The vaccination disparity needs ambitious and innovative solutions to reduce accessibility issues . The access to COVID-19 Tools (ACT) Accelerator is designed to “accelerate development, production and equitable access to COVID-19 tests, treatments and vaccines”, according to the World Health Organisation website. It was first set up after G20 called for a collaborative response to the pandemic back in March 2020. Some of the participating organisations involved include the Bill and Melinda Gates Foundation, WHO, the World Bank and the Global Fund. This is an initiative set up with the help of scientists, philanthropists, governments, business and global health organisations. It aims to provide medium term solutions, reduce the spread, make tests and treatments more accessible and to restore economic activity and societal growth. Since its launch they have reviewed healthcare systems of over 100 countries, procured treatment for 2.9 million patients in relatively low income countries and plan to make 120 million diagnostic tests available for low income countries.
Within the ACT Accelerator, the COVAX pillar is established to end vaccine inequity by ensuring each country is able to inoculate 20% of their population. Co-led by WHO, Gavi, the Coalition for Epidemic Preparedness Innovations (CEPI) along with UNICEF, it pools a portfolio of 10 vaccines to eliminate competition and ensure a quicker and fairer distribution of doses. This involves negotiation with pharmaceutical companies on fairer prices to poorer countries, especially in the global South. Over 180 countries are participating in this scheme. It hopes to deliver 2 billion vaccines doses in 2021 with around 1.3 billion of those to low income countries. 92 low income countries benefit from this. However, a buffer of up to a maximum of 5% of each participating country’s stock is used as a backstop if their national vaccination programmes fail to reach certain populations such as displaced people and frontline workers.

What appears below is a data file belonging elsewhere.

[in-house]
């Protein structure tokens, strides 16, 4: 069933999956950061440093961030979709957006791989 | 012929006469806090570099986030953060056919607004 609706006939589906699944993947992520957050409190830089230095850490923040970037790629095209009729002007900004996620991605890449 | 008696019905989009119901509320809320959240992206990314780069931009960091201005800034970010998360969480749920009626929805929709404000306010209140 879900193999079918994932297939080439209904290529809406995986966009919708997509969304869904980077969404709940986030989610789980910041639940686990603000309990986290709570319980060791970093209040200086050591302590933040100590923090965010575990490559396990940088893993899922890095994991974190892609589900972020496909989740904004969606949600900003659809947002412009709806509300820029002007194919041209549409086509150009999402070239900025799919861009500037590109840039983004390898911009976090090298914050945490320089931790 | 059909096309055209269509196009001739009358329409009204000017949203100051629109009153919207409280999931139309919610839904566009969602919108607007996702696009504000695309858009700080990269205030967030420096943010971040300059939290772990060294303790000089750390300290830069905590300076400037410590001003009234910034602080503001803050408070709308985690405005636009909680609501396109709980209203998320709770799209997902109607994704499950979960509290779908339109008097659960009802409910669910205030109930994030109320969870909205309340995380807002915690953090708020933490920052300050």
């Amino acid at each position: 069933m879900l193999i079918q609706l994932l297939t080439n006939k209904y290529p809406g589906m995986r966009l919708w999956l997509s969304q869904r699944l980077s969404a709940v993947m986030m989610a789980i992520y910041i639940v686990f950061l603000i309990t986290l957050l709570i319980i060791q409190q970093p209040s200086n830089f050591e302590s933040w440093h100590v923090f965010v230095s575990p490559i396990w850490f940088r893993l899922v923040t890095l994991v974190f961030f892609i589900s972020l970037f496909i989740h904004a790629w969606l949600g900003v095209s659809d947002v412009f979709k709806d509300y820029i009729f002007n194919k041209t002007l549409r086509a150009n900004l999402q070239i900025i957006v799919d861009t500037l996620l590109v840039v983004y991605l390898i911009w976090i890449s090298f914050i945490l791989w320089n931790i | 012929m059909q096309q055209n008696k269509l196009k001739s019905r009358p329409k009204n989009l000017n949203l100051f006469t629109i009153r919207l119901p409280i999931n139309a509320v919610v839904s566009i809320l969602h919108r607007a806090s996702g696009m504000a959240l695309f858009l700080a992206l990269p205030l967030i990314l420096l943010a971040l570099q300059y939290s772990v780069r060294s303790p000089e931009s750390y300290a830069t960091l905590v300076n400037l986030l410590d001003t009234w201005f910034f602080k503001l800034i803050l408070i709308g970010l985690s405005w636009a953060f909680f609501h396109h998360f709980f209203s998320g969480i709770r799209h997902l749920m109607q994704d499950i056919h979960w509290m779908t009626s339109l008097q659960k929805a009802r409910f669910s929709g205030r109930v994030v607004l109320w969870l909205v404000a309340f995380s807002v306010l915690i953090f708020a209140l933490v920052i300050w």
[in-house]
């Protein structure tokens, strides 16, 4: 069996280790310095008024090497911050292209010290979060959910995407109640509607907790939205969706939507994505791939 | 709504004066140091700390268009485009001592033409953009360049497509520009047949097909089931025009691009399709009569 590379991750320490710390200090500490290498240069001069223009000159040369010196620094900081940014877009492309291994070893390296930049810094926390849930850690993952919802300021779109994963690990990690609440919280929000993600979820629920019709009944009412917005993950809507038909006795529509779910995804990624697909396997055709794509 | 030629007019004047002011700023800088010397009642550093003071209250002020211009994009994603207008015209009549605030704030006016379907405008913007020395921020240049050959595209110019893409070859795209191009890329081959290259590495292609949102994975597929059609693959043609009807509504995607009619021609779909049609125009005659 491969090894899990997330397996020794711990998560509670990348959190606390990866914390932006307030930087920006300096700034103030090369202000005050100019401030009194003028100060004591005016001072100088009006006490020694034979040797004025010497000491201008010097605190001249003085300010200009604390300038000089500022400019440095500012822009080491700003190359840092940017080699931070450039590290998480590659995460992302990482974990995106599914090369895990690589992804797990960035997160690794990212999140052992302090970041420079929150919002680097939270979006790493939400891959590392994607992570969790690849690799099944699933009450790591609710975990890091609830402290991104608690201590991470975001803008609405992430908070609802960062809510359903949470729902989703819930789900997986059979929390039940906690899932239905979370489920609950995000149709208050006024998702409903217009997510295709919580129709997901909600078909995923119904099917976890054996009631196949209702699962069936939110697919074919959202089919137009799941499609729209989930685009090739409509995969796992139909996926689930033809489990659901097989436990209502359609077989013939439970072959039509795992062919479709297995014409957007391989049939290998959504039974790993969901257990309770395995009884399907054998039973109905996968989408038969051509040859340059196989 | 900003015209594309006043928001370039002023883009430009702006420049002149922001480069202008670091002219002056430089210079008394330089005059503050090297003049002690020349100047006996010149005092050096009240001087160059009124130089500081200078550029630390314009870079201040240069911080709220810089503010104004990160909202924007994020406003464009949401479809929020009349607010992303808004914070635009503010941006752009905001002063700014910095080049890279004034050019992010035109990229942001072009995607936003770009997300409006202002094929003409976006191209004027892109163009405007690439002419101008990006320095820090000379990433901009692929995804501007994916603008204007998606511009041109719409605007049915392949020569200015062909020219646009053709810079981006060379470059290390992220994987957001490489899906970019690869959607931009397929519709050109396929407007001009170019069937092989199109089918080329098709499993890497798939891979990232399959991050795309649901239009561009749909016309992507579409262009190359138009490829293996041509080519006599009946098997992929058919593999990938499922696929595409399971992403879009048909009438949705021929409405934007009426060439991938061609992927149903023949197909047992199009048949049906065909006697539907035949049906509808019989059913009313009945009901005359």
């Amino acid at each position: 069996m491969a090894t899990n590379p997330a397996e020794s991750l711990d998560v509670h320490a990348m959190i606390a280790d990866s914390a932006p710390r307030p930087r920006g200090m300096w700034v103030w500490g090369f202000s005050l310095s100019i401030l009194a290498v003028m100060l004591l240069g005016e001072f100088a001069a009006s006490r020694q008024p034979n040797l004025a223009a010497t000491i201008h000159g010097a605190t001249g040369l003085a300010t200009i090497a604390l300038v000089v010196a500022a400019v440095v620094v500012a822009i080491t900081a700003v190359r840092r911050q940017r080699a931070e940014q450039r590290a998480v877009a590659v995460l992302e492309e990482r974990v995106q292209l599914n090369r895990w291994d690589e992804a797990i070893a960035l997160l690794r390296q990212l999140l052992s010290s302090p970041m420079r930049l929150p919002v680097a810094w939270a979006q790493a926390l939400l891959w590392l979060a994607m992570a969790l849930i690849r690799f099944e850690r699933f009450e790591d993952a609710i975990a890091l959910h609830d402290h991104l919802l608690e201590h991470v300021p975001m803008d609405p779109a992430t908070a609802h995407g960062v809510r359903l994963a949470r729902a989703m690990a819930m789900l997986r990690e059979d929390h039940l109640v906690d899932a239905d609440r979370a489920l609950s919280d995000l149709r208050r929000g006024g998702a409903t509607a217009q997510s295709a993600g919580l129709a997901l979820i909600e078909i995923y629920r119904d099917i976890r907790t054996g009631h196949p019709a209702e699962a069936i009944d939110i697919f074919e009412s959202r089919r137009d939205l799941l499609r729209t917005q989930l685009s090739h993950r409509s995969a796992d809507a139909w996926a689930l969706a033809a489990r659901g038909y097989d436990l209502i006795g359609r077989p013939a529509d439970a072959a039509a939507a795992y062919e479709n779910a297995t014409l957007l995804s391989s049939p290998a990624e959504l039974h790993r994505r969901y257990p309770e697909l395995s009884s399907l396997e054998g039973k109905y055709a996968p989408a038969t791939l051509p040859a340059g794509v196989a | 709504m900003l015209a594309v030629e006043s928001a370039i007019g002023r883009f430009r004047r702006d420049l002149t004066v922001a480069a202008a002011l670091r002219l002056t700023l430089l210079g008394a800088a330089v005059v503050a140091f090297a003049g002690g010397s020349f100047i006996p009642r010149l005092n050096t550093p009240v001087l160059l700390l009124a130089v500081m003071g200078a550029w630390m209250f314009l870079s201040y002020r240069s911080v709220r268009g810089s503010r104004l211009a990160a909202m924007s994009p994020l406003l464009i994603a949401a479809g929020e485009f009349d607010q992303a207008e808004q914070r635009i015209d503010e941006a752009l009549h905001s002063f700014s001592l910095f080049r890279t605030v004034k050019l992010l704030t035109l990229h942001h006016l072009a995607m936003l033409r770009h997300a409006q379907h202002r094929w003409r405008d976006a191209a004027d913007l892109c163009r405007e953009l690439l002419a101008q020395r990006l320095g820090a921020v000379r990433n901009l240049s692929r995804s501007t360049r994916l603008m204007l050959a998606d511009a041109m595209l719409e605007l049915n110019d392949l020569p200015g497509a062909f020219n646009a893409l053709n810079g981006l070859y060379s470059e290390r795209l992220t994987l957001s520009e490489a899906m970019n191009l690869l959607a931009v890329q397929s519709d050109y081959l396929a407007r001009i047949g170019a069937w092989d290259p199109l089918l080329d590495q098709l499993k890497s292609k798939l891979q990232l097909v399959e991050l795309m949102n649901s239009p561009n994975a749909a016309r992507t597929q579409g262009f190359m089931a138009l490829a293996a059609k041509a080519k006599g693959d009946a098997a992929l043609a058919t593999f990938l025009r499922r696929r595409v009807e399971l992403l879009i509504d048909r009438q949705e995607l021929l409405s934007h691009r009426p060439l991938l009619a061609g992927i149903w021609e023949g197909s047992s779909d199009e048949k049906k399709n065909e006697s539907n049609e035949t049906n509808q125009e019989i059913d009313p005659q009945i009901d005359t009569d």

UNHCR, the UN Refugee Agency has announced that they will work with Gavi to ensure that displaced migrants are prioritised in their countries’ national vaccination plans. However, it is limited in terms of directly implementing vaccination programmes. UNHCR works with its partners to increase vaccination uptake and to support vaccination roll-out with refugees being considered.
A European response has also been launched by the President of the European Commission, Ursula von der Leyen. The EU Vaccine Sharing Mechanism aims to permit EU member states to donate surplus vaccines to non-EU countries. In a continent with 450 million people, Europe has managed to secure 2.9 billion doses with plenty to share, albeit COVAX is considered the preferable route for pooling vaccines. ‘The Global Goal: Unite for Our Future’ was a summit to acquire €6.15 billion in additional funding for countries affected by fragility, conflict and violence, including €4.9 billion from the European Investment Bank, €485 million from the EU member states as well as pledges from non-EU countries like Canada and Japan and even private stakeholders like FIFA and Vodafone. The European Commission has successfully sourced around €15.9 billion as part of the Coronavirus Global Response.